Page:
- The Washington Times - Monday, September 25, 2017

President Trump may be the focus of Tuesday’s Senate GOP primary runoff in Alabama, but Senate Majority Leader Mitch McConnell also has a lot on the line in the race.

Mr. McConnell, who has struggled to get his troops in line on Capitol Hill this year, has put all his electoral muscle behind Sen. Luther Strange, and a loss for Mr. Strange would be the latest dent to the GOP leadership.

Indeed, polls show Roy Moore, the state’s former chief justice who gained a national profile by defending the public display of the Ten Commandments, leading the runoff.

“Moore is way more of a wild card for McConnell and the administration,” said Ford O’Connell, a GOP strategist.

That’s one reason why Mr. Trump has endorsed Mr. Strange, campaigning with the incumbent on Friday and deploying Vice President Mike Pence to Alabama on Monday.



But they’re going up against a long list of Trump supporters — including former top White House strategist Steve Bannon — who are backing Mr. Moore.

Cygnal, an Alabama-based communications firm unaffiliated with either candidate, released a poll Monday that found Mr. Moore, a darling of evangelical Christians and social conservatives, holds an 11 percentage point lead over Mr. Strange — making it a “near certainty Moore wins tomorrow,” according to their analysis.

The victor will face Democrat Doug Jones, a former U.S. attorney, in a Dec. 12 special election. Democrats hope that if Mr. Moore emerges from the runoff, it will be a more viable target for them.

As for Republican voters, they’ve been pummeled with ads from both candidates who are promising to back Mr. Trump.

But it’s Mr. McConnell who’s been the dividing line.

The McConnell-backed Senate Leadership Fund has spent $733,000 in support of Mr. Strange and funneled more than $4 million into running attack ads against Mr. Moore, according to the Center for Responsive Politics.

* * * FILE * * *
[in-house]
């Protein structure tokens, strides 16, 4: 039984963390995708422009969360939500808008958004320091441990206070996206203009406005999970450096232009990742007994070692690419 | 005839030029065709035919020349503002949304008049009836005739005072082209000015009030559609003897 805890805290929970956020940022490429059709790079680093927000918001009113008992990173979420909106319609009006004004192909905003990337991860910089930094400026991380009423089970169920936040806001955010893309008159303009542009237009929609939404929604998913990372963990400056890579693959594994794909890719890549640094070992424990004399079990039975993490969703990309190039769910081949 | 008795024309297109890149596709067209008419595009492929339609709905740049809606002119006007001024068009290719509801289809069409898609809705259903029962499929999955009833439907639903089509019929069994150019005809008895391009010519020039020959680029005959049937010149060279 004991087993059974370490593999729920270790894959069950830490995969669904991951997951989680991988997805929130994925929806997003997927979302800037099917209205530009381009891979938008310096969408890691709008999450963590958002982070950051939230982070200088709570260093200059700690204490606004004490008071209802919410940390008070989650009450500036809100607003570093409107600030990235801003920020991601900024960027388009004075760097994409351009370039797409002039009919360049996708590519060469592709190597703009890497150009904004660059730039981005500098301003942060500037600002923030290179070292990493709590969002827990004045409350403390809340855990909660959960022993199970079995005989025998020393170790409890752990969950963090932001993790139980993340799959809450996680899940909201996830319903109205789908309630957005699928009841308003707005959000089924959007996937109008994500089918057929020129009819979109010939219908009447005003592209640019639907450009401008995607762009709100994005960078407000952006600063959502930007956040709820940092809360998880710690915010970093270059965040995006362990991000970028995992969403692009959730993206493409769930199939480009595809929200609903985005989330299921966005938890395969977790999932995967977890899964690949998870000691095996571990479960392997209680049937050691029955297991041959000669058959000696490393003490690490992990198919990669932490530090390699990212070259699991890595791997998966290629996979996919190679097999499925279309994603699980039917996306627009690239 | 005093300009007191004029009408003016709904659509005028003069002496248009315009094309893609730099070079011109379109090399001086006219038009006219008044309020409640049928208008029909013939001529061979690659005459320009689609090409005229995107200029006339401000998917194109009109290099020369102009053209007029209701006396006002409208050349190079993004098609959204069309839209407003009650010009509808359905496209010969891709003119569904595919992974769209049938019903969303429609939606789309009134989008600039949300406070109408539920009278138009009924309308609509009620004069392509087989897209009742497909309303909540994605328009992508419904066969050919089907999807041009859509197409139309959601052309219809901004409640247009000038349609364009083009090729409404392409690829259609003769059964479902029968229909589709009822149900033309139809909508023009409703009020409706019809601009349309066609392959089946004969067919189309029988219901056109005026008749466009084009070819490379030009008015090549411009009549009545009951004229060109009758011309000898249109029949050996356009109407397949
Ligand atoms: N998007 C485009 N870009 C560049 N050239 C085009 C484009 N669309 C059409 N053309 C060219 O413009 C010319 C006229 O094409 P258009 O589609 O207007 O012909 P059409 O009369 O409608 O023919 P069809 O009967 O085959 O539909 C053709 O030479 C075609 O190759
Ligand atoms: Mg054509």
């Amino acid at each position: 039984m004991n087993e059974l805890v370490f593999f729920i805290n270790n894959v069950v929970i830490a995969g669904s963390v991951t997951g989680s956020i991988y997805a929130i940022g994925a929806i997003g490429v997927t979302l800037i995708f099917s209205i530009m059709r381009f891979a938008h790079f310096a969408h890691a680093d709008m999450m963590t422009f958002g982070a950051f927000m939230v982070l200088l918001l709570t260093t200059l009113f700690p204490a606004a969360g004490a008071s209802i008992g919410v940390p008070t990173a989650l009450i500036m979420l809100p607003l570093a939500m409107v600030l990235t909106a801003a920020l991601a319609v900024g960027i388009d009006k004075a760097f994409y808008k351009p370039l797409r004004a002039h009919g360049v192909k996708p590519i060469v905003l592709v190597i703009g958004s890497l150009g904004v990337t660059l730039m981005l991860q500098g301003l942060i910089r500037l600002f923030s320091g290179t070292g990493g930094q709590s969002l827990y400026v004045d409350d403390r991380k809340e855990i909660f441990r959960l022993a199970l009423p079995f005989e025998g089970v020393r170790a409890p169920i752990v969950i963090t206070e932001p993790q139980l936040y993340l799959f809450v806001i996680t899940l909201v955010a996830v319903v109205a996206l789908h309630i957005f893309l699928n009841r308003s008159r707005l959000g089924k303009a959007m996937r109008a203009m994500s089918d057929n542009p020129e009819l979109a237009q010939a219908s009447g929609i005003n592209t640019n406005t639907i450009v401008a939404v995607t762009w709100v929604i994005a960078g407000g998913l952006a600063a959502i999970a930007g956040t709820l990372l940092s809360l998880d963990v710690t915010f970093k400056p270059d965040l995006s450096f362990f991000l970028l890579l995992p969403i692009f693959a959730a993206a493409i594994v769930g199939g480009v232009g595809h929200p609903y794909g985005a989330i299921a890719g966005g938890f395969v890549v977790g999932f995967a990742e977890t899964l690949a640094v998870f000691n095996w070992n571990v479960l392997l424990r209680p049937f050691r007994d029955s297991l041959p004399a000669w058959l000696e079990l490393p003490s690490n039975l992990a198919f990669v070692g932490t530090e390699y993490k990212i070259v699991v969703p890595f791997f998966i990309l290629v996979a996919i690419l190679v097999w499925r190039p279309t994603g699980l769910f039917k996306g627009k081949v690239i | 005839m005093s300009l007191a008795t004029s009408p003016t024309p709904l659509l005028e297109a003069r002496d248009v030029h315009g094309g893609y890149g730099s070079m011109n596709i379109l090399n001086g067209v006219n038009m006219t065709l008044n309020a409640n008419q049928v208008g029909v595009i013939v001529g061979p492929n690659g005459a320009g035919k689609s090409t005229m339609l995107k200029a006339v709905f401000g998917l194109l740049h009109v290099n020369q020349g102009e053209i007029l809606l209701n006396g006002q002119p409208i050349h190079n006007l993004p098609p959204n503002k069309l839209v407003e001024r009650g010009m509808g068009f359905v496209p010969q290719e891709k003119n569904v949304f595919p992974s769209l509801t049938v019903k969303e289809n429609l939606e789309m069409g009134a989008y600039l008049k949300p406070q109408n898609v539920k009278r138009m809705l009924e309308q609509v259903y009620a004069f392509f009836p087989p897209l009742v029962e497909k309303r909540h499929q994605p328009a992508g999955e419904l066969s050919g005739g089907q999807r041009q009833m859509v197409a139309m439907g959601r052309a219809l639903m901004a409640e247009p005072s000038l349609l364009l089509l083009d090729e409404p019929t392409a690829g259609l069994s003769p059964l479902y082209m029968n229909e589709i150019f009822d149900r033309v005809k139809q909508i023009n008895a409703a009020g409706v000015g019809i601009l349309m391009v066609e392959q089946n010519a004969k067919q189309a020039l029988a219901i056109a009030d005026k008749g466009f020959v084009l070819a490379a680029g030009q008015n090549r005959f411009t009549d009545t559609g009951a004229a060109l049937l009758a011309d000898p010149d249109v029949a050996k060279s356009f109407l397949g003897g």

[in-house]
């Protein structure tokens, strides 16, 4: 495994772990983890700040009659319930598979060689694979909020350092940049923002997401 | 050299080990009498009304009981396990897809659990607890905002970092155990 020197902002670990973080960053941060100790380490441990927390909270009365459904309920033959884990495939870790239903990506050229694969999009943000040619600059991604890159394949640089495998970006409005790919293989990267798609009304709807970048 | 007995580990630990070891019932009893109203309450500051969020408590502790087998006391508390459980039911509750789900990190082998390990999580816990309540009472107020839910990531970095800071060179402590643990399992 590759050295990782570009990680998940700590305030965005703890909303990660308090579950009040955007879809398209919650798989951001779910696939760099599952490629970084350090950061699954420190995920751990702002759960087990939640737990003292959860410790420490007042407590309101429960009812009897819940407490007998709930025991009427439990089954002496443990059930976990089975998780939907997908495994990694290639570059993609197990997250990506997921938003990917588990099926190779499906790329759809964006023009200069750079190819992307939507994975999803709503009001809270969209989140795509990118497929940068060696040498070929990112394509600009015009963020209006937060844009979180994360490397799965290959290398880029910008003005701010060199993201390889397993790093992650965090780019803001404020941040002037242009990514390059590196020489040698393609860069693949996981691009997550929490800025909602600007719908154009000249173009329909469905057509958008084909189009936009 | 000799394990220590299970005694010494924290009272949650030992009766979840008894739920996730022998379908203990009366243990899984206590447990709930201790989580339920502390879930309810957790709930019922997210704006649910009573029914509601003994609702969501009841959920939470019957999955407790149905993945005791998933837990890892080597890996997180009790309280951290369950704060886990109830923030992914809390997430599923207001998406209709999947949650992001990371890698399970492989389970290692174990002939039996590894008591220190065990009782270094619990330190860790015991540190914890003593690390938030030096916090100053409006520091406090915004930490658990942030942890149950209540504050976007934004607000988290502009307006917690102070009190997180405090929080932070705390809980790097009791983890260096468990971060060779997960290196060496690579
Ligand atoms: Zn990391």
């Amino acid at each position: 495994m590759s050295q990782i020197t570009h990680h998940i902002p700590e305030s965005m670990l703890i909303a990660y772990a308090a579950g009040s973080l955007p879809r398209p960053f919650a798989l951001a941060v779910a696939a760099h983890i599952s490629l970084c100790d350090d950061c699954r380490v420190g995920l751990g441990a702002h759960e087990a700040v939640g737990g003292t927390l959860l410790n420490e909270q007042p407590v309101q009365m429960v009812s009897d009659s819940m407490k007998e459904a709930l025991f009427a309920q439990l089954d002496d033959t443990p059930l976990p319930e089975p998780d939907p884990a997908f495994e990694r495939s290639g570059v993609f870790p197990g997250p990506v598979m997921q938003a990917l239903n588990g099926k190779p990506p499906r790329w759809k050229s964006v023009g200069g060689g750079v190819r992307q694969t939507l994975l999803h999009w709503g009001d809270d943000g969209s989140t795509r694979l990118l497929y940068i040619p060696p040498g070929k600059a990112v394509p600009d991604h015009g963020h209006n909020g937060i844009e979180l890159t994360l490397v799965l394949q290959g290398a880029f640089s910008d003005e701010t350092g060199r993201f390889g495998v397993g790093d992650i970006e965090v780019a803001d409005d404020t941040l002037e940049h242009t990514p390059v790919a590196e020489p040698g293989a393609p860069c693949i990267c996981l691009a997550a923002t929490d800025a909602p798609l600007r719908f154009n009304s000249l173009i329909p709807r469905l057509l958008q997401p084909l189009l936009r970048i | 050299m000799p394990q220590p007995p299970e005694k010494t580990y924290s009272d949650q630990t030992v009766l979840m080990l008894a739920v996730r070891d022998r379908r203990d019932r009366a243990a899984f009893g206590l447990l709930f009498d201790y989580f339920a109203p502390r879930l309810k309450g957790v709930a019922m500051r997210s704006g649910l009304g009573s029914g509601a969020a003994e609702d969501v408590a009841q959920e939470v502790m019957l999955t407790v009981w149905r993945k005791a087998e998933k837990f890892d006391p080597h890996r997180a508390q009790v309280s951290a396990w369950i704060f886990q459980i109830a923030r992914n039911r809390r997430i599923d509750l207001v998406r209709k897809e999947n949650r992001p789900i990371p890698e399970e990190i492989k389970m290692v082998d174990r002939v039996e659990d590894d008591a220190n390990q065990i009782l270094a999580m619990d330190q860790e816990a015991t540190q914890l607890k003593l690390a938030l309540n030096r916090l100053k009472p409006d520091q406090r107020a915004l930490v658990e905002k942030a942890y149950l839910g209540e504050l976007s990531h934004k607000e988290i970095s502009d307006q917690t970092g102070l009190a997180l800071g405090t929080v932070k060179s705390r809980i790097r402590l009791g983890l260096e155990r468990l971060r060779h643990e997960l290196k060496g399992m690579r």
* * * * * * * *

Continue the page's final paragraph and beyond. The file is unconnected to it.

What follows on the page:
Mr. Moore has sought to turn the attacks into an advantage, saying Mr. Strange was handpicked for the seat by Mr. McConnell, and urging voters to send Washington a message.

“The problem is that President Trump is being cut off in his office. He is being redirected by people like McConnell, who do not support his agenda, who will not support his agenda in the future,” Mr. Moore recently said.

For his part, Mr. Strange has downplayed the McConnell support and played up Mr. Trump’s backing.

“Are we going to protect and preserve and make this country ‘great again’?” Mr. Strange said last week. “Are we going to support our president or not? I believe we will. I believe we will support our president by voting for me.”

“Mitch McConnell’s involvement in backing Luther Strange has undoubtedly resulted in some degree of backlash due to the fact that he is tied to the Washington ‘swamp,’” said Richard Fording, a political science professor at the University of Alabama.

“However, the backlash is at least partially canceled out, I think, by Trump’s endorsement of Strange,” Mr. Fording said. “This has no doubt left some voters confused as to whether Strange is truly a member of the establishment.”

In addition to weakening Mr. McConnell’s grip on his caucus, analysts say a Strange loss also could embolden anti-establishment forces on the right who might challenge sitting Republican senators in Arizona, Mississippi, Nevada and elsewhere in the 2018 midterm elections.

“I think the concern for McConnell and the White House is: What does this mean for other incumbents?” Mr. O’Connell said.

 

• Seth McLaughlin can be reached at smclaughlin@washingtontimes.com.

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